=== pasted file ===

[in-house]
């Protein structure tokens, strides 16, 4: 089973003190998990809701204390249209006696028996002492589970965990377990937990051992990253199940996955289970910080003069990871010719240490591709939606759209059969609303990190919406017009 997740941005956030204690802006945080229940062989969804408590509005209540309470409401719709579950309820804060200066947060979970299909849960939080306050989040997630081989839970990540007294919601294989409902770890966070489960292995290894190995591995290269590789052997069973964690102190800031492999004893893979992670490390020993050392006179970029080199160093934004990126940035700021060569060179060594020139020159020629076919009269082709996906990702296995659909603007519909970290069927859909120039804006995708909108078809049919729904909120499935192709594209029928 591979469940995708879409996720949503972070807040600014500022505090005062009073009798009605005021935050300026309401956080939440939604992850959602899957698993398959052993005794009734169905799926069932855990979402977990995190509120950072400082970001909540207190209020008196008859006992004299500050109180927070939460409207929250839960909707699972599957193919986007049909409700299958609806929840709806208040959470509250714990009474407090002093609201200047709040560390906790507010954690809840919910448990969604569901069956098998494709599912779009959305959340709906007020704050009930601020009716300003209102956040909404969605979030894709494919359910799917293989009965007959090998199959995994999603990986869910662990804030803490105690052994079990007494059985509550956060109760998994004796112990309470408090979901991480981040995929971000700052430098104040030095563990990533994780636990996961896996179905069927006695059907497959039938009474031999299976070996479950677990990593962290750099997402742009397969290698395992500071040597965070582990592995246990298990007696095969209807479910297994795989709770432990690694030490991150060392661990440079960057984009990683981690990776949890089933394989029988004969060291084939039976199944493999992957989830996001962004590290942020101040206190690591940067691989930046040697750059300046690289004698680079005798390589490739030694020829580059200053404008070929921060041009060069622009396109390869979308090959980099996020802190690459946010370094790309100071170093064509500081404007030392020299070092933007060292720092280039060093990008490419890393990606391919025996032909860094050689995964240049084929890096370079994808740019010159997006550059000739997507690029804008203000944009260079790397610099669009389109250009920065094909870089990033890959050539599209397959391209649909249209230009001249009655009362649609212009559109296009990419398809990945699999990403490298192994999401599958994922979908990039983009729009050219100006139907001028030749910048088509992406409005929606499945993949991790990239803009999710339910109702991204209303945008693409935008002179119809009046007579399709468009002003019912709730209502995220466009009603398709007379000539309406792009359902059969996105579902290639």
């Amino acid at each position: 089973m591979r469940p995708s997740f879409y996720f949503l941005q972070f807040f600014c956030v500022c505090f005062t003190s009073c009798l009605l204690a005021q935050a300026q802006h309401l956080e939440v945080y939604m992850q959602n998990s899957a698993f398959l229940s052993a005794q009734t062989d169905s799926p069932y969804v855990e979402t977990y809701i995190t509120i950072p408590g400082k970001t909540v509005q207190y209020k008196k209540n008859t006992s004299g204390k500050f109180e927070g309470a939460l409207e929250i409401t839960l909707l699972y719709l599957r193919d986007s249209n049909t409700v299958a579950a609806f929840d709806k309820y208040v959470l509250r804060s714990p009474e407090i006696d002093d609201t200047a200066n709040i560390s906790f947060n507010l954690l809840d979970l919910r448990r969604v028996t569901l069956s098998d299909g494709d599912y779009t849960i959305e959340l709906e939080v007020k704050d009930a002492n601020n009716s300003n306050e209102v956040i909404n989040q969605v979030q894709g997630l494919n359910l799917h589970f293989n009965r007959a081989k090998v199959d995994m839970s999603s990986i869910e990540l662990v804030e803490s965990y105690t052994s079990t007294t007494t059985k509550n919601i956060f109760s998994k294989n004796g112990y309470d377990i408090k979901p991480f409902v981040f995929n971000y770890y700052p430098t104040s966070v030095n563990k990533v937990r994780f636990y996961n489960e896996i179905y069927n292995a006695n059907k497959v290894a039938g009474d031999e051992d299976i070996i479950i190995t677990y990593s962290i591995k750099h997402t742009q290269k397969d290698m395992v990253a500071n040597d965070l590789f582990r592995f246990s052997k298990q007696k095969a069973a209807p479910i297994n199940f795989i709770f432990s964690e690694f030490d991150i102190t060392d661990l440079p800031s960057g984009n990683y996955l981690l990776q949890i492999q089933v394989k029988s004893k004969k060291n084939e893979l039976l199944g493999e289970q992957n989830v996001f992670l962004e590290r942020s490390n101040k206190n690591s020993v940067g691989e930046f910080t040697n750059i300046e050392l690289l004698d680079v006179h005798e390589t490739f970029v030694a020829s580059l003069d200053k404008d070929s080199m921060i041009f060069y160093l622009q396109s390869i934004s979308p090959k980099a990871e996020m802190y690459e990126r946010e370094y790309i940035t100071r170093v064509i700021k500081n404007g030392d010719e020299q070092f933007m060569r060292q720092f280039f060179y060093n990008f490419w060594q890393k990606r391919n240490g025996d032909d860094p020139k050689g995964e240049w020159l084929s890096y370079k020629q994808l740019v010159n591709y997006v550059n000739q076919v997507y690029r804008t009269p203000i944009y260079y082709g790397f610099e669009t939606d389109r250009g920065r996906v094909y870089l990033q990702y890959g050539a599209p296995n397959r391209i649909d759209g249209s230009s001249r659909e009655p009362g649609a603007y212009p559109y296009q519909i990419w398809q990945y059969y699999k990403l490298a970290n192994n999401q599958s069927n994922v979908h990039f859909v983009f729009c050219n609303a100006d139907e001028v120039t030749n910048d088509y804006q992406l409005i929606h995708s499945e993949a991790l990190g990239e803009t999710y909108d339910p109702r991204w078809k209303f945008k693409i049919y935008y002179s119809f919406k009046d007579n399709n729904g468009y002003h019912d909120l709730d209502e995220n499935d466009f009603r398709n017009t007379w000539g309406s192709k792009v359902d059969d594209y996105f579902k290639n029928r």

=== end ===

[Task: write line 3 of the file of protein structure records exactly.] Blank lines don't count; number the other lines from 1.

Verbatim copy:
């Amino acid at each position: 089973m591979r469940p995708s997740f879409y996720f949503l941005q972070f807040f600014c956030v500022c505090f005062t003190s009073c009798l009605l204690a005021q935050a300026q802006h309401l956080e939440v945080y939604m992850q959602n998990s899957a698993f398959l229940s052993a005794q009734t062989d169905s799926p069932y969804v855990e979402t977990y809701i995190t509120i950072p408590g400082k970001t909540v509005q207190y209020k008196k209540n008859t006992s004299g204390k500050f109180e927070g309470a939460l409207e929250i409401t839960l909707l699972y719709l599957r193919d986007s249209n049909t409700v299958a579950a609806f929840d709806k309820y208040v959470l509250r804060s714990p009474e407090i006696d002093d609201t200047a200066n709040i560390s906790f947060n507010l954690l809840d979970l919910r448990r969604v028996t569901l069956s098998d299909g494709d599912y779009t849960i959305e959340l709906e939080v007020k704050d009930a002492n601020n009716s300003n306050e209102v956040i909404n989040q969605v979030q894709g997630l494919n359910l799917h589970f293989n009965r007959a081989k090998v199959d995994m839970s999603s990986i869910e990540l662990v804030e803490s965990y105690t052994s079990t007294t007494t059985k509550n919601i956060f109760s998994k294989n004796g112990y309470d377990i408090k979901p991480f409902v981040f995929n971000y770890y700052p430098t104040s966070v030095n563990k990533v937990r994780f636990y996961n489960e896996i179905y069927n292995a006695n059907k497959v290894a039938g009474d031999e051992d299976i070996i479950i190995t677990y990593s962290i591995k750099h997402t742009q290269k397969d290698m395992v990253a500071n040597d965070l590789f582990r592995f246990s052997k298990q007696k095969a069973a209807p479910i297994n199940f795989i709770f432990s964690e690694f030490d991150i102190t060392d661990l440079p800031s960057g984009n990683y996955l981690l990776q949890i492999q089933v394989k029988s004893k004969k060291n084939e893979l039976l199944g493999e289970q992957n989830v996001f992670l962004e590290r942020s490390n101040k206190n690591s020993v940067g691989e930046f910080t040697n750059i300046e050392l690289l004698d680079v006179h005798e390589t490739f970029v030694a020829s580059l003069d200053k404008d070929s080199m921060i041009f060069y160093l622009q396109s390869i934004s979308p090959k980099a990871e996020m802190y690459e990126r946010e370094y790309i940035t100071r170093v064509i700021k500081n404007g030392d010719e020299q070092f933007m060569r060292q720092f280039f060179y060093n990008f490419w060594q890393k990606r391919n240490g025996d032909d860094p020139k050689g995964e240049w020159l084929s890096y370079k020629q994808l740019v010159n591709y997006v550059n000739q076919v997507y690029r804008t009269p203000i944009y260079y082709g790397f610099e669009t939606d389109r250009g920065r996906v094909y870089l990033q990702y890959g050539a599209p296995n397959r391209i649909d759209g249209s230009s001249r659909e009655p009362g649609a603007y212009p559109y296009q519909i990419w398809q990945y059969y699999k990403l490298a970290n192994n999401q599958s069927n994922v979908h990039f859909v983009f729009c050219n609303a100006d139907e001028v120039t030749n910048d088509y804006q992406l409005i929606h995708s499945e993949a991790l990190g990239e803009t999710y909108d339910p109702r991204w078809k209303f945008k693409i049919y935008y002179s119809f919406k009046d007579n399709n729904g468009y002003h019912d909120l709730d209502e995220n499935d466009f009603r398709n017009t007379w000539g309406s192709k792009v359902d059969d594209y996105f579902k290639n029928r």